More exposure and $ would be nice!
  • 1 0
 A lot of people talking about the “Pro class”. I’ve always thought of it as the Elite class (aka your fast but might also be cheap)
In a capitalist, un-unionised, big supply sport racers are going to get what they can negotiate. If you have no results, eyeball time or serious future potential then in a negotiation you’ll have little bargaining power.
If all the riders formed a union and downed tools (racing, insta, YouTube etc) until a minimum salary structure was agreed then you would have bargaining power. However this would mean the riders actually earning striking for unknowns of the sport. Highly unlikely.
$0 to 5ks doing give up yet. 2023 could be your year! Better than sitting at a desk or on a construction site. It ain’t all about money.
  • 1 1
 "Riders Don't Want to See a Larger Field in Finals"
Discovery is cutting the mens field to 30 while the vast majority of riders state it should either stay at 60 or go up to 80. Similar results for the womens sadly already much smaller field

I feel that headline should have read "Riders Don't Want to See a Smaller Field in Finals"

"55% said a significant hope they held with Discovery was that they would have more of a voice at races to have their input heard."
This sentence also appears to have an oddly pro-discovery twist, that seems jarring in light of the controversy surrounding what they are doing to the sport.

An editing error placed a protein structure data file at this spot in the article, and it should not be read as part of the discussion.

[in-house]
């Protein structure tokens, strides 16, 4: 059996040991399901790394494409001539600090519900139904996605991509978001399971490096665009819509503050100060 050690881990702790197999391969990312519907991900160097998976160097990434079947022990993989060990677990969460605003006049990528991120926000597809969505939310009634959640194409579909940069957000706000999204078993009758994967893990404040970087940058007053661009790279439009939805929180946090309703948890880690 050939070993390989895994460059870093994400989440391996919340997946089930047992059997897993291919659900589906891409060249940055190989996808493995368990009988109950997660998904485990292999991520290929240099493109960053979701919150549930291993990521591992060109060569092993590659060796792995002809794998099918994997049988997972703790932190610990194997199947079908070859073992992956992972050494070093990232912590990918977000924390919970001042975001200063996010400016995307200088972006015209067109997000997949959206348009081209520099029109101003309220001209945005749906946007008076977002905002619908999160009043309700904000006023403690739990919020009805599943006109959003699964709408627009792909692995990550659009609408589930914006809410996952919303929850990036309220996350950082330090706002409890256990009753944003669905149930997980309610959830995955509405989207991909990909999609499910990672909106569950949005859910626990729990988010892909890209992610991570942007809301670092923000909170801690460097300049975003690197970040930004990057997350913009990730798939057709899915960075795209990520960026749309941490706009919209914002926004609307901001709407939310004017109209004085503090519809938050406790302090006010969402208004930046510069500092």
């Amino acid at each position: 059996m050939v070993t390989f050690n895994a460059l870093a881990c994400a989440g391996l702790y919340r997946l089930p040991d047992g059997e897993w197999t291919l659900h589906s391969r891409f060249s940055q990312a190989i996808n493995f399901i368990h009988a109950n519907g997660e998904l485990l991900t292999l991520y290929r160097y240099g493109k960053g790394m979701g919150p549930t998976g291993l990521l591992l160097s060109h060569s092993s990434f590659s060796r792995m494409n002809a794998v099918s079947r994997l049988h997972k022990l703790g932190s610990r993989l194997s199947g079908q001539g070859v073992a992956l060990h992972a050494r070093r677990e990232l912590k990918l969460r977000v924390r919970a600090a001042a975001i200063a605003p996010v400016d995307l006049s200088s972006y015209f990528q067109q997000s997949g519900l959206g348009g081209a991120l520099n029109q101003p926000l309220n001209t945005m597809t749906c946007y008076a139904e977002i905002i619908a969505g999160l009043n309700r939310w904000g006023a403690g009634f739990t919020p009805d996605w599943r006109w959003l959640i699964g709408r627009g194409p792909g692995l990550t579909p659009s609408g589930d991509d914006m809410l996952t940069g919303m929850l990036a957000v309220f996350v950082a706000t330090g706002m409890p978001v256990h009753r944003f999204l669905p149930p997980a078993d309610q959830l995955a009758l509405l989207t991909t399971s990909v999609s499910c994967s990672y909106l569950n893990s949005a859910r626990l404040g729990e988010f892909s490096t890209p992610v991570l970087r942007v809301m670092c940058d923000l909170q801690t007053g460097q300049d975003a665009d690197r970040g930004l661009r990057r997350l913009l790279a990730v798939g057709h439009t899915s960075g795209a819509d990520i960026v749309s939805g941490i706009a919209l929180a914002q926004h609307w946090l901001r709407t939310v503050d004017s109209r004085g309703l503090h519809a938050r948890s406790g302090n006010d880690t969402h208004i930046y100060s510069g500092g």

• 2 2
 Can we please PAY THESE RIDERS! It’s positively criminal that the vast majority of them can’t even buy a bike on what they make. C’mon I never once watched a race hoping to get a glimpse of a UCI exec, or a RedBull CFO! This is like the early days of baseball when the nickname of the Chicago White Sox was the “Black Sox” because they weren’t getting paid enough to do their laundry!
  • 1 0
 they could always get a job maybe
  • 1 1
 What was counted as salary. Is that all earning a ride gets from all sources or just their headline contract with the team. Clearly blue and silver drinks companies don’t pay well off this is all income
  • 3 1
 So the South African rider declined... Shame not having the voice of experience ...
  • 1 0
 So, does this mean I could potentially title sponsor an Elite DH racer for a season for less than $10k? A junior for less than $5K?
  • 1 0
 Wow people who ride a bicycle on dirt down a mountain aren't paid well? Wild considering they're the backbones of critical infrastructure
  • 14 16
 I will get downvoted to hell for this but: